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David Miliband: 'We need to reinvent humanitarian aid'

In an address at Harvard University, the IRC's President and CEO outlined steps aid groups, United Nations agencies and donors could take that included improving the evidence base of what works in aid.

Today International Rescue Committee President and CEO David Miliband delivered the commencement address to the 2015 graduating class of Harvard University's John F. Kennedy School of Government. The speech underscored what Miliband described as the vital importance of reinventing humanitarian affairs and foreign policy in a world of increasingly complex humanitarian crises. 

Congratulating the new graduates — students from around the world who have prepared for careers in public service — David Miliband reflected on his own experiences: as a student, politician, foreign minister of the United Kingdom, and now as leader of a global humanitarian agency that works on behalf of people uprooted by crisis.

He cited the example of the Syrian civil war: a man-made disaster in which civilians have become targets. Since 2011 the conflict has taken at least 260,000 lives and forced more than 4 million people from their homes — many to neighboring countries unable to bear the burden of hosting the refugees.

Not only has humanitarian aid not kept pace with the scale of the problem, Miliband said, western countries have been reluctant to admit the most vulnerable Syrians as refugees. At the same time, there is an extraordinary absence of a political process to seek to solve the problem.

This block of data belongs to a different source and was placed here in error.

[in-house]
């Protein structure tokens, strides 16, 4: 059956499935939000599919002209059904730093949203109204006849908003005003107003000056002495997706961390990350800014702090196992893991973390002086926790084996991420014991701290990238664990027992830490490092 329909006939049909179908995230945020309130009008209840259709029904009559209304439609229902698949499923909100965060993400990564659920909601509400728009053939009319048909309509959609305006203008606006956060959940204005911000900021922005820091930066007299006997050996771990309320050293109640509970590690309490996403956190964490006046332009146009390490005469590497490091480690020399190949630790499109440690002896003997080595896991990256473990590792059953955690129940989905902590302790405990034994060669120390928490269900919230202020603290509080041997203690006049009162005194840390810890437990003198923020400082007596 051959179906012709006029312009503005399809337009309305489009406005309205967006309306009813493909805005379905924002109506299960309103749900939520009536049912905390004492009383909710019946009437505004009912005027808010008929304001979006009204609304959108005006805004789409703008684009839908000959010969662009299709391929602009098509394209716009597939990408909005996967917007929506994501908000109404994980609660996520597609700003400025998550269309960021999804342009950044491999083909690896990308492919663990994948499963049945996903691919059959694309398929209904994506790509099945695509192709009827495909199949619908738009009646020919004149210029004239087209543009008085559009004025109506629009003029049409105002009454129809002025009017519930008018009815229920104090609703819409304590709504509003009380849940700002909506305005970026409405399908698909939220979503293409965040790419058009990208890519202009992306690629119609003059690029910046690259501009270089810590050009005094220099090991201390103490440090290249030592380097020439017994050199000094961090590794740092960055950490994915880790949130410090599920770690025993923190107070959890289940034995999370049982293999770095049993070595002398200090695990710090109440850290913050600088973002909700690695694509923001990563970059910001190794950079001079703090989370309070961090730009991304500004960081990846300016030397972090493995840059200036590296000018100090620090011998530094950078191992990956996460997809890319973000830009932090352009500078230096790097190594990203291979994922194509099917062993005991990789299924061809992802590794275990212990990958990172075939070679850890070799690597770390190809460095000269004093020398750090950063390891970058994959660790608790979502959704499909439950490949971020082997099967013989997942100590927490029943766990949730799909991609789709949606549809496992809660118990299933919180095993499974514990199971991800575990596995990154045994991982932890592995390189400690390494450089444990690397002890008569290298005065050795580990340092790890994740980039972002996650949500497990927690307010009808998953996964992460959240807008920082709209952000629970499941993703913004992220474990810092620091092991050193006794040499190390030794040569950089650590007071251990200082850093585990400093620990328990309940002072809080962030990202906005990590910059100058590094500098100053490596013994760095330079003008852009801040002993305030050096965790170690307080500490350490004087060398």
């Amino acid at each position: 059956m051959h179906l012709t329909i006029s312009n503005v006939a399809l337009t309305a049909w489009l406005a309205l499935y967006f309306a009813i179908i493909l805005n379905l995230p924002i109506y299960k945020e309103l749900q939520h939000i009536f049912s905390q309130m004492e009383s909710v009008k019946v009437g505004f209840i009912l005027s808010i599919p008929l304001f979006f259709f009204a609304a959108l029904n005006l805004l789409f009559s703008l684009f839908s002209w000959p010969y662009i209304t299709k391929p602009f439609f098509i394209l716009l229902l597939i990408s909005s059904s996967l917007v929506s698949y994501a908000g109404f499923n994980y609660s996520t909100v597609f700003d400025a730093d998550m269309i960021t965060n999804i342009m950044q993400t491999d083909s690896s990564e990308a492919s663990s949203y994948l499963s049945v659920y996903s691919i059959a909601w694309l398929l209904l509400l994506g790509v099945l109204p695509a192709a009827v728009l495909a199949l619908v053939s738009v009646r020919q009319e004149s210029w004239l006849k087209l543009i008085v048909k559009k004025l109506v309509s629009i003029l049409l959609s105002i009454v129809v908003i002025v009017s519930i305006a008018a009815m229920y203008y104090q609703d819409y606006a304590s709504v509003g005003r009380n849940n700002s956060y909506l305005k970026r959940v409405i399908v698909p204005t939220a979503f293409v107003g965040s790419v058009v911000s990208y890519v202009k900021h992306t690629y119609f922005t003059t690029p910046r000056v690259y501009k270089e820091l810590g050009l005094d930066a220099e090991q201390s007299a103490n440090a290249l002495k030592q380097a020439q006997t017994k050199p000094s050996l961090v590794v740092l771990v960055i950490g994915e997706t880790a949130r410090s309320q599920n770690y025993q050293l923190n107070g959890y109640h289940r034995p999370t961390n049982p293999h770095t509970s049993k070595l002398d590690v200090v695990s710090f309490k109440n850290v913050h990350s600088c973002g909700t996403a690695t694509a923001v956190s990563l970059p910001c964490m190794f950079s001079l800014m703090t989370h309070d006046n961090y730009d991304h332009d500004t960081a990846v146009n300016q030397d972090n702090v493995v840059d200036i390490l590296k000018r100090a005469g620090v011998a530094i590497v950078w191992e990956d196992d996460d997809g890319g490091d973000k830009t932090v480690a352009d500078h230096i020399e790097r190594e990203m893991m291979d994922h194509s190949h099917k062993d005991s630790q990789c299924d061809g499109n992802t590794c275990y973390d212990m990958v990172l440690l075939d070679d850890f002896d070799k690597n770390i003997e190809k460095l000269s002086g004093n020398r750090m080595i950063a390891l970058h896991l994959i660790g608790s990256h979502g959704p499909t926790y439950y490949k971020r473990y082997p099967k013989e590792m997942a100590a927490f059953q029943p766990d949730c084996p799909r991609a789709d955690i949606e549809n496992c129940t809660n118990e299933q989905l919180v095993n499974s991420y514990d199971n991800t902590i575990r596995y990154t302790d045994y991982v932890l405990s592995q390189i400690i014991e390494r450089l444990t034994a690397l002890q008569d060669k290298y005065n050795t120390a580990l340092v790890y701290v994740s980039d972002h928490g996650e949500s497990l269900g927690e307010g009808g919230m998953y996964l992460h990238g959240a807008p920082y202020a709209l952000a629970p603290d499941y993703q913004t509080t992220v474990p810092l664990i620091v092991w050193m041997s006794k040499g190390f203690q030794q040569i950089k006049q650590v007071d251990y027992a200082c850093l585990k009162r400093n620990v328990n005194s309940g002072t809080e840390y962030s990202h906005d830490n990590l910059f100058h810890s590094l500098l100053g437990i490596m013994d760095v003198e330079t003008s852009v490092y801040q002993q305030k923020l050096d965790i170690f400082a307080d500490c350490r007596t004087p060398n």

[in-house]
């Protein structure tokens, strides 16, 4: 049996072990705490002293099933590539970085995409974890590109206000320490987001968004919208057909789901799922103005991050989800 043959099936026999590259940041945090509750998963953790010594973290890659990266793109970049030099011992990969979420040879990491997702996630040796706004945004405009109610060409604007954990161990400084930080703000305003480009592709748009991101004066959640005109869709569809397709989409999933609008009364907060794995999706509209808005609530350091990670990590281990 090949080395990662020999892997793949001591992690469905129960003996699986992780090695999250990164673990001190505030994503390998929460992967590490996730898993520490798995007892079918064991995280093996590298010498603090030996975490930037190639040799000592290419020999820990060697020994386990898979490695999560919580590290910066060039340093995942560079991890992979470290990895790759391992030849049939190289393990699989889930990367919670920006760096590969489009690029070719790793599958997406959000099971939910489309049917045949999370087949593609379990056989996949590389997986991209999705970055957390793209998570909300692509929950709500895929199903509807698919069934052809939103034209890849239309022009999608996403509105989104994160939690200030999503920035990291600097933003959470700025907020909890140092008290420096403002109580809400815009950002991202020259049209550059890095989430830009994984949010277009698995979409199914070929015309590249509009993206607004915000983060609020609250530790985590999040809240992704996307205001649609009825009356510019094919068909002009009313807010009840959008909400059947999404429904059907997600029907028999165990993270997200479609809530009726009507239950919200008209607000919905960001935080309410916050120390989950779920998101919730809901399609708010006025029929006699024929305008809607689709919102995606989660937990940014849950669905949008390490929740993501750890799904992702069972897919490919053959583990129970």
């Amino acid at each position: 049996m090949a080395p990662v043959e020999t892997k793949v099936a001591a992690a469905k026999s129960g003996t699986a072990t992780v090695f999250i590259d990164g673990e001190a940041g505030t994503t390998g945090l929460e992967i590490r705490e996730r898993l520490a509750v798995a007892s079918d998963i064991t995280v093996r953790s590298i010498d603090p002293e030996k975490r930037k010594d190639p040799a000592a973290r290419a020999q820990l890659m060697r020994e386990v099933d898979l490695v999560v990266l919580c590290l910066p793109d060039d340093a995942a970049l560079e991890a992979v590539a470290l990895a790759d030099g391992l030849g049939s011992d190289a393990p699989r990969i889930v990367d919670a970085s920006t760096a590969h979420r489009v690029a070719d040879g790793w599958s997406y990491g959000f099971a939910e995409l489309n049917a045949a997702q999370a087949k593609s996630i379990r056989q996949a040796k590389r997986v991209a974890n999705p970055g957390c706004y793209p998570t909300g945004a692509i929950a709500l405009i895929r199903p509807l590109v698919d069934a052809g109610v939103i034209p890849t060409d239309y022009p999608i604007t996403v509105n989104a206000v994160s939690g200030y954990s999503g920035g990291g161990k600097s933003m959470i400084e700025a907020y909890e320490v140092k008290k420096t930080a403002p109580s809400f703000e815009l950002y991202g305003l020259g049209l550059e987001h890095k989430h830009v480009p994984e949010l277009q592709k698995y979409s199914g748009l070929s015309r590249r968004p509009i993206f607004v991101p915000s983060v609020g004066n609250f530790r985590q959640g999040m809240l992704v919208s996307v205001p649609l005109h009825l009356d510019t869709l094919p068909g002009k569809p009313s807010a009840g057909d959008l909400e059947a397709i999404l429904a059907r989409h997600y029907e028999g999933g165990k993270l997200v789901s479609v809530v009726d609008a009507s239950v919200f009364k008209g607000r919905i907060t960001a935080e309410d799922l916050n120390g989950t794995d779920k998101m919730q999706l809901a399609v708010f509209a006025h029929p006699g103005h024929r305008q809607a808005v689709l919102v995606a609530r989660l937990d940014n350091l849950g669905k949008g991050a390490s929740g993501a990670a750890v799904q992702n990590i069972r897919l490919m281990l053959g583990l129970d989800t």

As aid from donor countries dwindles, conflicts like the one in Syria have become more complex — and refugees are spending more time in exile, Miliband explained. Today more than half of refugees live not in camps but in cities, where they are harder to find and assist.

“That means there is a new and important agenda for the humanitarian sector,” Miliband said. “I want the IRC to lead that debate. We cannot just work harder or faster. We need reform of the system.”

Miliband outlined steps aid groups, United Nations agencies and donors could take that included improving the evidence base of what works in aid, and providing assistance — such as cash rather than goods and services — that empowers displaced people in urban areas.  

However, he said, we must also look to politics for solutions: "Even if we double the scale and effectiveness of the humanitarian effort, it can never be enough. It is only ever clearing up the debris once something is broken.”

Miliband spoke about measures in the realms of law and diplomacy that could be taken to better protect civilians, noting that he endorsed France's proposal for a new code of conduct concerning the use of the U.N. Security Council veto in situations of genocide and other mass atrocities. He also stressed the importance of strengthening U.N. peacekeeping.

In closing, he told the Harvard Kennedy School graduates that they have a role to play in creating the political will to end crises.

"Never forget a passionate desire to see a problem alleviated and the world improved. Never lose it.”

Read the full text of Miliband's remarks.